No signs of fatigue found in ongoing 737 engine checks: Southwest
Southwest Airlines says ongoing engine fan blade inspections have not turned up any cracks, as an investigation into the fatal 17 April inflight engine failure on a Boeing 737-700 continues.
The airline has completed inspections on about 8,500 fan blades since the accident after accelerating those checks, says Southwest chief operating officer Mike Van de Ven on an earnings call.
Southwest had been inspecting its CFM56-7B engine fan blades prior to the 17 April accident, following an August 2016 inflight failure of the same engine type on another 737-700 in its fleet. Van de Ven says the carrier had inspected about 17,000 engine blades before last week’s accident, which killed one passenger.
“We were on a path to complete the inspections of the remaining 18,000 by year-end and that would have met the recommended service bulletin timeline,” he adds, referring to a service bulletin issued previously by engine manufacturer CFM International.
The engine involved in the 17 April accident had not yet been inspected as it had accumulated 10,000 cycles since its last overhaul, below the 15,000-cycle threshold for urgent inspections in a proposed US Federal Aviation Administration airworthiness directive. That directive was still in the process of being finalised at the time of the accident last week.
But the accident prompted Southwest to accelerate the inspections, and to complete them within 30 days or by 17 May. Van de Ven says the airline has roughly 35,500 fan blades, which means the airline has about 10,000 fan blades left to inspect at this point.
An emergency airworthiness directive issued by the US Federal Aviation Administration on 20 April calls for a one-time ultrasonic inspection of fan blades on all CFM56-7B engines with 30,000 or more accumulated flight cycles since delivery within 20 days.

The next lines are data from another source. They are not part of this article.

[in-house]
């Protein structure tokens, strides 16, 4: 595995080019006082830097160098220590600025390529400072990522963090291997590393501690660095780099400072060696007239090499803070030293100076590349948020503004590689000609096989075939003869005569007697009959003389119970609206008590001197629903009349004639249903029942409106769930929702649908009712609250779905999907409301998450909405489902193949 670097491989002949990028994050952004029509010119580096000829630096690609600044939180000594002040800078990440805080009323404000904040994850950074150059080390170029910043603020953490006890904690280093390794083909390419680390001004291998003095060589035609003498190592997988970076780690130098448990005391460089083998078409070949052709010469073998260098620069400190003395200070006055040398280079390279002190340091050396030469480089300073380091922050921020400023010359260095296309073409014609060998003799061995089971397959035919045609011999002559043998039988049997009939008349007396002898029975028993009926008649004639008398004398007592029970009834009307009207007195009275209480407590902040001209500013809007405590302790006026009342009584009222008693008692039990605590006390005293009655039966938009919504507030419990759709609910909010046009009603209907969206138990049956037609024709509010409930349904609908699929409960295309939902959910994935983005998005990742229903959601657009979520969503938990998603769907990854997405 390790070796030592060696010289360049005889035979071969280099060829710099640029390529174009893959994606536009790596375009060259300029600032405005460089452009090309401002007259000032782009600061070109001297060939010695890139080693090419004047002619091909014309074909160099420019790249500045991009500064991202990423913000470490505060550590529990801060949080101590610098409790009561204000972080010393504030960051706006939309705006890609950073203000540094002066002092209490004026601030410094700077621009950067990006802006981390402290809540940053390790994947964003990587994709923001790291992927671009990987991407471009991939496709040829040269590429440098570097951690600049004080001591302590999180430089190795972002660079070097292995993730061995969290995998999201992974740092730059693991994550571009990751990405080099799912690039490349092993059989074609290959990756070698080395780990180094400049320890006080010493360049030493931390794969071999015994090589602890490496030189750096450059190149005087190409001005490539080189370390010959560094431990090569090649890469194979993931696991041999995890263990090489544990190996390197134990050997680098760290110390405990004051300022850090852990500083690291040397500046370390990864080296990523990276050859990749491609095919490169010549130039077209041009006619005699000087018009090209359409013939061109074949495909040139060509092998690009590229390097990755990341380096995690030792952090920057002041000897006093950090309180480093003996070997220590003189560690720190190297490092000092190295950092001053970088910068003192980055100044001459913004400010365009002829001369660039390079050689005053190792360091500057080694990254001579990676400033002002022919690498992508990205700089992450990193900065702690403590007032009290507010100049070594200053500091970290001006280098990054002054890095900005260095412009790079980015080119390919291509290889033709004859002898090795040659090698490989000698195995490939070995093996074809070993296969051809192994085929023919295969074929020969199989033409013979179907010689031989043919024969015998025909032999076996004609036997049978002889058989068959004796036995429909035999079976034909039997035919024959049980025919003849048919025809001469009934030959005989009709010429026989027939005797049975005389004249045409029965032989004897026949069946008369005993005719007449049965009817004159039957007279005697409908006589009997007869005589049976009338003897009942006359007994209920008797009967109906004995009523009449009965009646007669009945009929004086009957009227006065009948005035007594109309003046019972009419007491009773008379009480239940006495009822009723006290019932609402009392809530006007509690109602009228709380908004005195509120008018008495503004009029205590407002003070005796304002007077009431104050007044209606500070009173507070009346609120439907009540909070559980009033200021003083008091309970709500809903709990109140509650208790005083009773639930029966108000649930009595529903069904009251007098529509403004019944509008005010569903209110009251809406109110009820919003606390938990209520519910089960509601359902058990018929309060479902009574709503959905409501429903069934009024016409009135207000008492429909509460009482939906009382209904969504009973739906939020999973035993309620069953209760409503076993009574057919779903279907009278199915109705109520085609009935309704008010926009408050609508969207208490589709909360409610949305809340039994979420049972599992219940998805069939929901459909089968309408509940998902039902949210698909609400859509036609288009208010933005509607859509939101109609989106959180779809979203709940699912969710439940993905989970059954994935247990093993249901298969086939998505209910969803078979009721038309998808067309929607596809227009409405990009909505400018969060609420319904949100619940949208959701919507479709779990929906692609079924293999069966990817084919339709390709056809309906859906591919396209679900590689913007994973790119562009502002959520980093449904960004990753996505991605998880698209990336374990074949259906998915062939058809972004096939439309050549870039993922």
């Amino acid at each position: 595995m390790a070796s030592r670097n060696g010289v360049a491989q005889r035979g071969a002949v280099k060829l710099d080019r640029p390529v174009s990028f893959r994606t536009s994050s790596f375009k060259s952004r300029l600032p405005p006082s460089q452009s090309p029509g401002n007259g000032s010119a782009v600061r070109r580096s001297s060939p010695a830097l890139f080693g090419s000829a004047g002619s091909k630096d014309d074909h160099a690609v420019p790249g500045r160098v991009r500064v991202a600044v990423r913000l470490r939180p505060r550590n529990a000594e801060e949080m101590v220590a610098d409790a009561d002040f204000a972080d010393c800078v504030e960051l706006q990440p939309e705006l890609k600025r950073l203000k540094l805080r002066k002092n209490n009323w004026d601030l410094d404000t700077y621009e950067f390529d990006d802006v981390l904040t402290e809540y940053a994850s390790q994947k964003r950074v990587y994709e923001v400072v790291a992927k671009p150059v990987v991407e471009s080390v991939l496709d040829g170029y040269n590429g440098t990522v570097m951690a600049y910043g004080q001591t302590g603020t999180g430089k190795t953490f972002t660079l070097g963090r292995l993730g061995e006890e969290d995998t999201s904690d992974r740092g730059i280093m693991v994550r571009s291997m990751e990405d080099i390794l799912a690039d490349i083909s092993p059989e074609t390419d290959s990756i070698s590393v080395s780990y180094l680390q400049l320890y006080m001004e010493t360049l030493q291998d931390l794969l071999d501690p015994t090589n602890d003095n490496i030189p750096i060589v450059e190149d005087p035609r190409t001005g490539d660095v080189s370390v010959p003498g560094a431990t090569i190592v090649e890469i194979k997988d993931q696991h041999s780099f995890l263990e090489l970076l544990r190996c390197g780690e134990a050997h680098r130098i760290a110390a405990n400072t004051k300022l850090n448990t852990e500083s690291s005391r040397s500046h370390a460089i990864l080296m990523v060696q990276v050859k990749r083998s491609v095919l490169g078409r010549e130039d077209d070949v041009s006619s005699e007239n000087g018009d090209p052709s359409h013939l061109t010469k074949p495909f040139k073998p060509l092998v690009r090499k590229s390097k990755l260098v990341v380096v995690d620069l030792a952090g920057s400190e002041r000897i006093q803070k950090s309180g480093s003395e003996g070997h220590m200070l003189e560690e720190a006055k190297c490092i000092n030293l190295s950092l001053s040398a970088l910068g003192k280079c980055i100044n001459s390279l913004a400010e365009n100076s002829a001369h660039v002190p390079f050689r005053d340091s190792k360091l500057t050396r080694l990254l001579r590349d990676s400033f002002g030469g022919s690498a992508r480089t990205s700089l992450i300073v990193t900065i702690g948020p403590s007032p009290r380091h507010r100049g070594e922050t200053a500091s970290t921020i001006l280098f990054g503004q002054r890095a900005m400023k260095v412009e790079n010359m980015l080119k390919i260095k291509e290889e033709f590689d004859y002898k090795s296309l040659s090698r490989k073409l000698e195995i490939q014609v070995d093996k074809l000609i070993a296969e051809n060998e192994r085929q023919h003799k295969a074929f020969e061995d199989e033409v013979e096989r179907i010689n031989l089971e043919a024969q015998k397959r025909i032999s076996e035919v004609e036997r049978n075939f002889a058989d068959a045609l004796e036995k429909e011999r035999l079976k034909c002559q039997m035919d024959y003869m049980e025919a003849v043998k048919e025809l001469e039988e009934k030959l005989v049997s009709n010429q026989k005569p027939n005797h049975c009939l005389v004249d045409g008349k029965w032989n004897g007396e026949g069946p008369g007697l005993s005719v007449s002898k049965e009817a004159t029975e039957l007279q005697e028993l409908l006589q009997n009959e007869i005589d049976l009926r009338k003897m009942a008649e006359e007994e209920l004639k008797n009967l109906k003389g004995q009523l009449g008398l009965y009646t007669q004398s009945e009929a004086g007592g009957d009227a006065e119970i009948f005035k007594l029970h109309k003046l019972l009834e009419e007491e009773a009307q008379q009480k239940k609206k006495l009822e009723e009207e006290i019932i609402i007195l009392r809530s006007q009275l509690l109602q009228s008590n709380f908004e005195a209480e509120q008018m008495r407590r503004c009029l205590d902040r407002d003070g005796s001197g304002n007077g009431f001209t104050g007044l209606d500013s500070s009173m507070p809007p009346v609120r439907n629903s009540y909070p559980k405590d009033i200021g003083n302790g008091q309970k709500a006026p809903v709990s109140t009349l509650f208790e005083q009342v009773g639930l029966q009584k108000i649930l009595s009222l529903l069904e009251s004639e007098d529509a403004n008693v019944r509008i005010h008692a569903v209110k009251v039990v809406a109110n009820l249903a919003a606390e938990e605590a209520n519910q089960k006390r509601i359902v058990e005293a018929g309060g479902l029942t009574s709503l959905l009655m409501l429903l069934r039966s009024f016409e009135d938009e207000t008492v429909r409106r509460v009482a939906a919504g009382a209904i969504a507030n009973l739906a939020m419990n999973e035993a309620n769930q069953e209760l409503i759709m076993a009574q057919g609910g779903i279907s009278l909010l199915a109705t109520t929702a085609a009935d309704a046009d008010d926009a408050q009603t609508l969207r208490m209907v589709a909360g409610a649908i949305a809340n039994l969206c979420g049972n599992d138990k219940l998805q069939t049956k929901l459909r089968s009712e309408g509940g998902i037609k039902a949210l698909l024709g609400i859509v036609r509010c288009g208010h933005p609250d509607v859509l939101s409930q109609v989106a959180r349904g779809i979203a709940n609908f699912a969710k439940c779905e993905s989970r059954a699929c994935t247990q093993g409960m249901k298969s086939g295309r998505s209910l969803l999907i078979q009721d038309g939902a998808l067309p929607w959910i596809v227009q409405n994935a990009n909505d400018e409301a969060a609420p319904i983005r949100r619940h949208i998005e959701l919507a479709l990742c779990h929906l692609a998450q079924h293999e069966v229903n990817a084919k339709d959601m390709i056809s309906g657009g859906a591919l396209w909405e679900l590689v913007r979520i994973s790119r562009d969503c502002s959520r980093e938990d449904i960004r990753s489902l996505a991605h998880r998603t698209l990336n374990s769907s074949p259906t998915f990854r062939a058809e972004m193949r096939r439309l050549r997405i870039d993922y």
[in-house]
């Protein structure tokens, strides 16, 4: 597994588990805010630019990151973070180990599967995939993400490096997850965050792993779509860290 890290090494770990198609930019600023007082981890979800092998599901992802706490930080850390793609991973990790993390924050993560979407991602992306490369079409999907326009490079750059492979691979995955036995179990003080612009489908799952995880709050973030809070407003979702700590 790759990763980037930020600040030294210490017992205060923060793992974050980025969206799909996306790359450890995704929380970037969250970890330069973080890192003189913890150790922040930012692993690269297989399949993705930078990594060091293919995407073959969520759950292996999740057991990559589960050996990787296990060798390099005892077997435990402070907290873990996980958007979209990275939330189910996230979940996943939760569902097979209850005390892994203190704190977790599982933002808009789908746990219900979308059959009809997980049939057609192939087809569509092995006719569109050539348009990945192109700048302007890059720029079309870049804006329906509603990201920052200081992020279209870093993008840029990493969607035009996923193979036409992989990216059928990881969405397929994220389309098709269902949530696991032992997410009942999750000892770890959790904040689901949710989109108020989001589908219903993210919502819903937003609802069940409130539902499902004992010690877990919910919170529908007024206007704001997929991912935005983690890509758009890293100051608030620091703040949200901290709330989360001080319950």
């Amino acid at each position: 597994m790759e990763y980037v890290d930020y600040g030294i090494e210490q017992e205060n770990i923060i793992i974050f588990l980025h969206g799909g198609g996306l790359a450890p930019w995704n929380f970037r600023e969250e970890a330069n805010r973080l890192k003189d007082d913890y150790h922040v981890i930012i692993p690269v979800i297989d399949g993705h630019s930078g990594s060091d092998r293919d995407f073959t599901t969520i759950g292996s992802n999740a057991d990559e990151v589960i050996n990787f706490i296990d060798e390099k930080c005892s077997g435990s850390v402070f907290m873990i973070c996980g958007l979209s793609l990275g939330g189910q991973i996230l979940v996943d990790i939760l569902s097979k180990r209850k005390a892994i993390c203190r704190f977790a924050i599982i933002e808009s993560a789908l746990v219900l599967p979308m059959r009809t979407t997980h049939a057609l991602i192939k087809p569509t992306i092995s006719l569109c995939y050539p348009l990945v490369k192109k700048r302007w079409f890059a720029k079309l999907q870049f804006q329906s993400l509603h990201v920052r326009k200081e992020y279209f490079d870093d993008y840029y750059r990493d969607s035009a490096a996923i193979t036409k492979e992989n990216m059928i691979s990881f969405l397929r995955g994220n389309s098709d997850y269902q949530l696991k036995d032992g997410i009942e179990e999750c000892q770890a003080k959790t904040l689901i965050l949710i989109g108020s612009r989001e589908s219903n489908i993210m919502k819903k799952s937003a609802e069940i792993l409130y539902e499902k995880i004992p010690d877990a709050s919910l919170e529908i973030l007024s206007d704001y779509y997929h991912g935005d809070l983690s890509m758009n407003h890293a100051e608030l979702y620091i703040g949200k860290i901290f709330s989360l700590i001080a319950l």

The root cause of the 17 April accident continues to elude the airline, whose executives expressed surprise at the extent of the damage caused by the crack on blade 13 of the 24-blade powerplant that failed on Southwest flight 1380.
“The loss of a single blade just should not have caused such dramatic impact,” says Van de Ven. The release of the blade caused significant damage to the engine’s inlet cowl, and investigators believe that the ruptured cowl is likely responsible for the damage to the aircraft’s fuselage, wing and stabiliser, says Van de Ven.
The impact shattered a window and killed a passenger who was sitting in a window seat.
An inspection in May 2017 found a single cracked fan blade which was subsequently discarded, says Southwest chief executive Gary Kelly. Van de Ven stresses the rarity of engine fan blade cracks on the CFM56.
Referring to the August 2016 accident, he says: “The worldwide fleet of those engines probably had north of 300 million flight hours on them, and it was the first time in history that engine had that kind of event. They [CFM] are very aggressive on trying to understand what happened there.”
Southwest is also working with the engine manufacturer to understand how the powerplant’s inlet cowl could have been damaged so extensively by the cracked fan blade.
“That’s what we are talking about, whether there are opportunities for the inlet cowl to improve its durability so it can minimise the kind of energy that comes out from the fan blade release,” says Van de Ven.